Minister of State for Communications, Energy and Natural Resources Fergus O’Dowd welcomes the renewed interest in Irish oil and gas potential and explains his rationale for the new licensing terms for exploration and production.
Oil and gas exploration activity levels in the Irish offshore have ebbed and flowed in recent decades. An initial surge of exploration activity in the 1970s, on the heels of the Kinsale gas field discovery, has been followed by a period of retrenchment.
Encouragingly, the last twelve months have seen a step change in interest and activity in respect of Ireland’s oil and gas potential. Both the number of licences in existence and the technical and financial strength of the companies involved in those licences are key indicators of progress. Today, Ireland has the highest number of exploration authorisations in place since exploration began in our offshore more than four decades ago. Added to that, the stock of existing companies in the Irish offshore and the entry of a number of large independent oil companies in 2013 demonstrates that the industry has significant operational capacity.
Another indicator of progress is drilling activity levels which have been regrettably low over the past decade. That is set to change over the next two to five years, as drilling commitments now in place are delivered, and as new drilling commitments are entered into following on from decisions made by companies currently investing in seismic acquisition.
All of this demonstrates that exploration in the Irish offshore is moving in the right direction. However whilst growth in exploration activity increases the chance of commercial discoveries being made, it brings no guarantees.
The Government’s underlying objective in respect of oil and gas exploration is to ensure that the State’s natural resources are managed in a way that will maximise the benefits accruing to the people of Ireland.
In working to meet this objective, the State’s strategy is that industry rather than the Exchequer is best placed to assume the high exploration investment cost and high financial risks associated with offshore exploration. It is important then that the State provides suitable opportunities and the right environment to encourage industry to take the risk associated with investing in exploration.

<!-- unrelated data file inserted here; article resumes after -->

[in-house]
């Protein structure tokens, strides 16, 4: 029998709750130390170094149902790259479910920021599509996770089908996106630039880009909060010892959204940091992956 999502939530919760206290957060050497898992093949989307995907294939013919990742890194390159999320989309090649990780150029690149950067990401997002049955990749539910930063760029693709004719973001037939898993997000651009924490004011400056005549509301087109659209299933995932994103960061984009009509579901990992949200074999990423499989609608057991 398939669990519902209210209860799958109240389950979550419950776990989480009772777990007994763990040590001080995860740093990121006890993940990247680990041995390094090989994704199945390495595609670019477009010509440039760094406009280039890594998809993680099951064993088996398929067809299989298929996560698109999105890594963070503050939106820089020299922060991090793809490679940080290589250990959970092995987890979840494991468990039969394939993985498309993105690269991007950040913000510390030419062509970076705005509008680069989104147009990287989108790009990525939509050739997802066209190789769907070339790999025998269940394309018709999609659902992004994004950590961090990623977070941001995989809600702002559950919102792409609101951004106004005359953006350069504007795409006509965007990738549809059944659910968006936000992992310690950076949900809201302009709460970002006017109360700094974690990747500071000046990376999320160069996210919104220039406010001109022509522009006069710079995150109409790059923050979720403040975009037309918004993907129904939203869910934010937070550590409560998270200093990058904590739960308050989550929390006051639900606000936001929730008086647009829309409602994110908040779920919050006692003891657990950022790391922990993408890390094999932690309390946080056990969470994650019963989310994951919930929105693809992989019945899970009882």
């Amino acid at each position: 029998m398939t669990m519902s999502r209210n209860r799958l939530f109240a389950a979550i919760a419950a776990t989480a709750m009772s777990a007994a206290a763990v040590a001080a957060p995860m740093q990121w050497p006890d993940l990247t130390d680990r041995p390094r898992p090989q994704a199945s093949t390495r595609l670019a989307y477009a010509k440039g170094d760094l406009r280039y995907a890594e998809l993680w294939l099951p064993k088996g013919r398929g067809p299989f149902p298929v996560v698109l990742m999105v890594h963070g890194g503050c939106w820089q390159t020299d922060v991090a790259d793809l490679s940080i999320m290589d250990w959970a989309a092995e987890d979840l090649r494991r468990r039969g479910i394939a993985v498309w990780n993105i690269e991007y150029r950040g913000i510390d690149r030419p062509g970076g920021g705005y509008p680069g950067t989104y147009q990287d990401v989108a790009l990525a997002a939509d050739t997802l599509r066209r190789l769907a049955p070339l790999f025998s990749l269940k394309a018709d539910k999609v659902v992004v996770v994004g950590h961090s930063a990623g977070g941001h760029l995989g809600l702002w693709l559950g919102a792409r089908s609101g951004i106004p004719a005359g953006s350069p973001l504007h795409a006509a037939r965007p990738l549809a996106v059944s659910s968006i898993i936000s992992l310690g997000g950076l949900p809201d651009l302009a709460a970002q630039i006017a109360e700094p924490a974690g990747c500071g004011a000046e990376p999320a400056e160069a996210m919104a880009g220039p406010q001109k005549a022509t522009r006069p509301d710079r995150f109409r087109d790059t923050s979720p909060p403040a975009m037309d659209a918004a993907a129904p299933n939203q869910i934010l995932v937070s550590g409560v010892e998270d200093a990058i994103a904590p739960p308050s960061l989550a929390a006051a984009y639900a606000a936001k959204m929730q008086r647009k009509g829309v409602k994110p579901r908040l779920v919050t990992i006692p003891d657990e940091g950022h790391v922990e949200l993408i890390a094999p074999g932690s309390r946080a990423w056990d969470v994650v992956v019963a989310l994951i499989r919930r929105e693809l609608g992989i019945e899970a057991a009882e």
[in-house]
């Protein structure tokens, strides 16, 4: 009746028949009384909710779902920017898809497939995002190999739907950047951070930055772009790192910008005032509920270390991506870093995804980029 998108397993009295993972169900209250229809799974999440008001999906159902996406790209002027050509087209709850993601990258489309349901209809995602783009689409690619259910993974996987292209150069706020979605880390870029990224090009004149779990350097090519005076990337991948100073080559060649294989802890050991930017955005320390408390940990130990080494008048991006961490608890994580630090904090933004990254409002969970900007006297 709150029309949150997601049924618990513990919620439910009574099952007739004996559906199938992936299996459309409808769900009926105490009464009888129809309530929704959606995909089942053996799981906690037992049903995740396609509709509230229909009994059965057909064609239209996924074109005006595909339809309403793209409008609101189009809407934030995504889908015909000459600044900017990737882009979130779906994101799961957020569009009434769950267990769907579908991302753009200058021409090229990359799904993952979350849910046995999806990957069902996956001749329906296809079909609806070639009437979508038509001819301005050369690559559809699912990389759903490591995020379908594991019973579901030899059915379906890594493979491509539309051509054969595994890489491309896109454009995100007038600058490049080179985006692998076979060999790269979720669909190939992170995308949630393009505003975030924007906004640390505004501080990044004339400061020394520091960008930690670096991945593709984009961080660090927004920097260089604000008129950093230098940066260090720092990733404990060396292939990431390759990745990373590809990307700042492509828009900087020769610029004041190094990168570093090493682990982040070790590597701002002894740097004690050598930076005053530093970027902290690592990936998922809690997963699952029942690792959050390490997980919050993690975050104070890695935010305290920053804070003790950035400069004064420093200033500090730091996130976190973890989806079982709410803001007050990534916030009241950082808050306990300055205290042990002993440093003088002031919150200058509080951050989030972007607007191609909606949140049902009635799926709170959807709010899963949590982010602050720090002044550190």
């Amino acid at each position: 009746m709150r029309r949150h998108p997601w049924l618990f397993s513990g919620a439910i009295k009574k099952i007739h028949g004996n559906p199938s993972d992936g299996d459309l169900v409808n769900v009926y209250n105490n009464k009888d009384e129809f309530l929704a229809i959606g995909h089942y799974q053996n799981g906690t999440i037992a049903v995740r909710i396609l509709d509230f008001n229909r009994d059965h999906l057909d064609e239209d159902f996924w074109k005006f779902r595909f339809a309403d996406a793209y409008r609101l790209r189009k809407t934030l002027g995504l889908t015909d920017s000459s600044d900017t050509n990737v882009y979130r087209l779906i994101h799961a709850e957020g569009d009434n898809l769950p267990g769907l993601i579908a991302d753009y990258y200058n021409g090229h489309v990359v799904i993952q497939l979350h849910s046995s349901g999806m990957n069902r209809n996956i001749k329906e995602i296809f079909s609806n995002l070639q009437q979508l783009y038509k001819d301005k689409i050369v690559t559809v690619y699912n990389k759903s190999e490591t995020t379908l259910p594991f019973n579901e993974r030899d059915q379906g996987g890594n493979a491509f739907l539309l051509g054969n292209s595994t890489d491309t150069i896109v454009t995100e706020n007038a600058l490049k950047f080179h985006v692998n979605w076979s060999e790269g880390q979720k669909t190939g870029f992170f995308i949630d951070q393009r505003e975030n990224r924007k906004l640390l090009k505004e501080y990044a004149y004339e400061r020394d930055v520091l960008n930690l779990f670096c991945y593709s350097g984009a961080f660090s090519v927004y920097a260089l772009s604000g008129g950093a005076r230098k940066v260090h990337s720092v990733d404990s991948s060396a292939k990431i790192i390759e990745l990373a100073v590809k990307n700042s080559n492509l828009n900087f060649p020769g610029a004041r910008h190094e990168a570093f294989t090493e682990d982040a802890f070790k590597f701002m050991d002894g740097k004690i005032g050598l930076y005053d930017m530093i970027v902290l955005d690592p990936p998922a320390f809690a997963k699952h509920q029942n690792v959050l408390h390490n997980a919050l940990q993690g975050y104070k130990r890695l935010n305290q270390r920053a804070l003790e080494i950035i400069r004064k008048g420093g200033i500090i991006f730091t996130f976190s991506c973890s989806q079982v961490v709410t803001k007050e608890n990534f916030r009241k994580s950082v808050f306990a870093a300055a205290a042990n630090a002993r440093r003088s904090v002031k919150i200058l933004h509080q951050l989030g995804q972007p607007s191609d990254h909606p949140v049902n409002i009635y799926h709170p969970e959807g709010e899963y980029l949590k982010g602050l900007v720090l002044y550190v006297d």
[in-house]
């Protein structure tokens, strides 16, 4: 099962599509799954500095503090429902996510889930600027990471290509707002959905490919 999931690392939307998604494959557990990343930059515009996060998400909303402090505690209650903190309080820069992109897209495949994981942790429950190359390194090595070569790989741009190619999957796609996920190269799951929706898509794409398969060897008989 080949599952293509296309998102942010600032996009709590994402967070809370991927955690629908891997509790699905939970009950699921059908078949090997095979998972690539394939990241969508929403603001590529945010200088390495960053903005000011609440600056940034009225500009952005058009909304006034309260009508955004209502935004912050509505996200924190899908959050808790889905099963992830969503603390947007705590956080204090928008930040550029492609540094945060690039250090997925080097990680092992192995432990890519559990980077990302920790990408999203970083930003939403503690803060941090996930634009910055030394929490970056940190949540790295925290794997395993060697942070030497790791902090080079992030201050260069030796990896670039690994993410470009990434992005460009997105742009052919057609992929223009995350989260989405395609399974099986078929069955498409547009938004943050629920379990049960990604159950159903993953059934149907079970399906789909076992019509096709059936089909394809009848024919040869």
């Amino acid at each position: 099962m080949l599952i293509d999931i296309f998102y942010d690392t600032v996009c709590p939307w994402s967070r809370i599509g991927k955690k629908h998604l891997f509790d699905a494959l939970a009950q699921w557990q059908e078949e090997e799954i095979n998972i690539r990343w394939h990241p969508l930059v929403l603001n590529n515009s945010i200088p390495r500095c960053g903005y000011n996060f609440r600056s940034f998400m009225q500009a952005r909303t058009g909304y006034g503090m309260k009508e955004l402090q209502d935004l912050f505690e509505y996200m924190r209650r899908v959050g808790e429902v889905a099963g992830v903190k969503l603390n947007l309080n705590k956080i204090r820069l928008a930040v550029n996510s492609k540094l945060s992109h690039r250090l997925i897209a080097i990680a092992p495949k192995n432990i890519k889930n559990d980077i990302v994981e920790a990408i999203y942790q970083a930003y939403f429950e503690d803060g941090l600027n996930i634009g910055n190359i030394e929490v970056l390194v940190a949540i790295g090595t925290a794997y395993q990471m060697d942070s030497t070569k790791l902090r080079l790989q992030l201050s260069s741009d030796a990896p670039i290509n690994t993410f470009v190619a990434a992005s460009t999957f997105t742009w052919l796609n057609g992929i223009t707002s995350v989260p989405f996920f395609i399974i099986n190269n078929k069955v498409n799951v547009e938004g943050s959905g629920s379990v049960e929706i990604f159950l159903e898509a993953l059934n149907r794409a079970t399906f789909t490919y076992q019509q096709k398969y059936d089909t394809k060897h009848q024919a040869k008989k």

In the last three years, the Government has initiated a number of measures aimed at making Ireland a more attractive location for exploration investment. These measures include positive initiatives relating to licensing, data acquisition and the safety regulatory regime.
One such measure was the 2011 Atlantic Margin licensing round which resulted in a number of significant-sized exploration companies entering the Irish offshore with an immediate impact in terms of exploration activity. The follow-on 2015 Atlantic Margin licensing round was formally launched in June, and I am optimistic that industry will recognise the opportunity and respond positively.
The largest ever 2D regional seismic survey undertaken in the Irish offshore has just been completed. This survey was a joint venture involving my department and the Italian company Eni. The new survey data, which will become available later this year, should aid our understanding in identifying areas of prospectivity for oil and gas offshore Ireland and will be of particular interest to government, industry and researchers.
In 2013, under the Irish Presidency of the EU, a new Offshore Safety Directive was finalised and in December Ireland’s new safety regime went operational.
Under that regime, the Commission for Energy Regulation has introduced and is operating a modern, safety case-based safety regime that applies to all oil and gas exploration activities in the Irish offshore.
These are just some of the measures being taken by the Government to help ensure that Ireland is an attractive location for mobile international exploration investment to locate. These measures are aimed at ensuring that recent momentum is built upon.
A key issue for potential investors is the extent to which the regulatory framework can be relied upon, particularly as regards the potential retrospective impact of any changes to licensing terms.
In that regard, it should be noted that both the May 2012 report of the Joint Oireachtas Committee on Communications, Natural Resources and Agriculture on offshore oil and gas exploration and the recent review of Ireland’s fiscal terms by international consultants Wood Mackenzie recommended that no retrospective changes be made to licensing terms in respect of existing licences, a position with which the Government fully concurs.
What we are witnessing in our offshore is positive and there is a clear forward momentum. The Government’s intention is that momentum should be maintained.
Given the renewed interest in our offshore, the arrival of a new publication dedicated to oil and gas is timely and welcome.
The Energy Ireland oil and gas magazine will undoubtedly be a valuable resource for anyone with an interest in developments in the sector and I wish it every success into the future.